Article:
Kurt Volker, a former US ambassador to NATO caught in the middle of a whistleblower complaint over President Donald Trump’s dealings with Ukraine, has resigned from his post as special envoy to the Eastern European nation.
The move came as House Democrats took their first concrete steps in the impeachment investigation of Mr Trump, issuing subpoenas demanding documents from Mike Pompeo and scheduling legal depositions for other State Department officials.
A US official, who spoke on condition of anonymity, said Mr Volker told Secretary of State Pompeo on Friday of his decision to leave the job.
The move followed disclosures Mr Volker had connected Mr Trump’s personal lawyer Rudy Giuliani with Ukrainian officials to investigate former vice president Joe Biden and his family over allegedly corrupt business dealings.
The State Department had no immediate comment on Mr Volker’s resignation and has said only that he put Mr Giuliani in touch with an aide to Ukraine’s President Volodymyr Zelenskiy.
News of the House Democrats issuing subpoenas came at the end of a stormy week of revelation and recrimination, with House Speaker Nancy Pelosi framing the impeachment inquiry as a sombre moment for a divided nation.
Trump, for his part, insisted anew that his actions and words had been “perfect” and the whistleblower’s complaint about his comments to the leader of Ukraine might well be the work of “a partisan operative.”
Meanwhile, Mr Trump has been warned against retaliating as he lashed out at anyone who might have helped the intelligence whistleblower whose complaint has led to the impeachment probe launched against him this week.
The whistleblower’s complaint alleged the president abused the power of his office to “solicit interference from a foreign country” in next year’s US election.
In a July 25 phone call, days after ordering a freeze to some military assistance for Ukraine, Mr Trump prodded the new President Zelenskiy to investigate Democratic rival Mr Biden, and volunteered the assistance of Mr Giuliani and attorney general William Barr.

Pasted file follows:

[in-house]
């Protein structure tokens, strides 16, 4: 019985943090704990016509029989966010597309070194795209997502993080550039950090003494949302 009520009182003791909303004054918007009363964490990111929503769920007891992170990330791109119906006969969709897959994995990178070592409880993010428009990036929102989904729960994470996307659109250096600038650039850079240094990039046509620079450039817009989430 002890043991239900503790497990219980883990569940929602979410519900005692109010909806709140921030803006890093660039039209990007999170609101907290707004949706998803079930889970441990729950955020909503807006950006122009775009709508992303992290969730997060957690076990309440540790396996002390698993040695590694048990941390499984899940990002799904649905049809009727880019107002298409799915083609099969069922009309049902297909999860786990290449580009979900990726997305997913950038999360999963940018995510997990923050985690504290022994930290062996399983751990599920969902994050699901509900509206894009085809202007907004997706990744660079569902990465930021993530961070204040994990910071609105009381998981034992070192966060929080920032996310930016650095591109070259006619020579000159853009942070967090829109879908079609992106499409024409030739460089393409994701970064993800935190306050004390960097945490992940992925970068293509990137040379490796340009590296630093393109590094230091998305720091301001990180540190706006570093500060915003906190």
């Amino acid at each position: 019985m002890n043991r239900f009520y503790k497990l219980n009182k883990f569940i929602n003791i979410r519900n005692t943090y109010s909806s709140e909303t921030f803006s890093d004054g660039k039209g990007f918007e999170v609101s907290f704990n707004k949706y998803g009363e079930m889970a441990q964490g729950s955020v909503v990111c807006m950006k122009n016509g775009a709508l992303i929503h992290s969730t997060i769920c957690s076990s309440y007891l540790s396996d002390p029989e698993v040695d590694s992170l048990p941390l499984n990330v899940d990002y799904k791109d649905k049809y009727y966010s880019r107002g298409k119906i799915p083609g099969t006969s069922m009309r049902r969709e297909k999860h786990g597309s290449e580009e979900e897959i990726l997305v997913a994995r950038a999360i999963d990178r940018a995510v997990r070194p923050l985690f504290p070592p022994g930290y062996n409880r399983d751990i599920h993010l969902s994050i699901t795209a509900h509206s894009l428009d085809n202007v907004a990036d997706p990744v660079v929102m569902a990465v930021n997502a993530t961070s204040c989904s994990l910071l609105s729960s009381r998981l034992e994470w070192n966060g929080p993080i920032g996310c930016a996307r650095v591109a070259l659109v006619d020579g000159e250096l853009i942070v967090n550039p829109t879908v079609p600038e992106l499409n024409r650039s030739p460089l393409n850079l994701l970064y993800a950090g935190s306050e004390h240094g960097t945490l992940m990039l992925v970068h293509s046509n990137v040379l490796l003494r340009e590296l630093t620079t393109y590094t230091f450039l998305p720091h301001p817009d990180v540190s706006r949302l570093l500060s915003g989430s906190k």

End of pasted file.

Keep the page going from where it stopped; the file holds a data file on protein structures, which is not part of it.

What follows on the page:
Late on Thursday, Mr Trump denounced people who might have talked to the whistleblower as “close to a spy” and suggested they engaged in treason, an act punishable by death.
On Friday, he targeted the complainant, a CIA officer, tweeting: “Sounding more and more like the so-called Whistleblower isn’t a Whistleblower at all.”
Ms Pelosi, speaker of the House of Representatives, told MSNBC’s Morning Joe show: “I’m concerned about some of the president’s comments about the whistleblower.”
She said House panels conducting the impeachment probe will make sure there is no retaliation against people who provided information in the case.
On Thursday, House Democratic chairmen called Mr Trump’s comments “witness intimidation” and suggested efforts by him to interfere with the potential witness could be unlawful.
Mr Trump’s Friday comment questioning the whistleblower’s status could foreshadow an effort to argue that legal protection laws do not apply to the person, opening a new front in the president’s battles with Congress.
The intelligence community’s inspector general found the whistleblower’s complaint “credible” despite finding indications of the person’s support for a different political candidate.
As more Democrats have lent support to investigations that could result in the removal of the president, Ms Pelosi has moved to focus the probe on the Ukraine matter, rather than the array of other open inquiries.
“I think we have to stay focused, as far as the public is concerned, on the fact that the president of the United States used taxpayer dollars to shake down the leader of another country for his own political gain,” she said on Friday.
She declined to provide a timeline for the House impeachment investigation.
“They will take the time that they need, and we won’t have the calendar be the arbiter,” she said. But she added: “It doesn’t have to drag on.”
Republicans are straining under the uncertainty of being swept up in the most serious test yet of their alliance with the Trump White House.
“We owe people to take it seriously,” said senator Marco Rubio, a one-time Trump rival who is now a member of the intelligence committee.
“Right now, I have more questions than answers,” he said. “The complaint raises serious allegations, and we need to determine whether they’re credible or not.”
Fresh questions were raised late on Thursday about how the White House and the Justice Department handled the whistleblower complaint.
The administration initially blocked Congress from viewing it, and only released a redacted version to legislators this week after the impeachment inquiry had begun.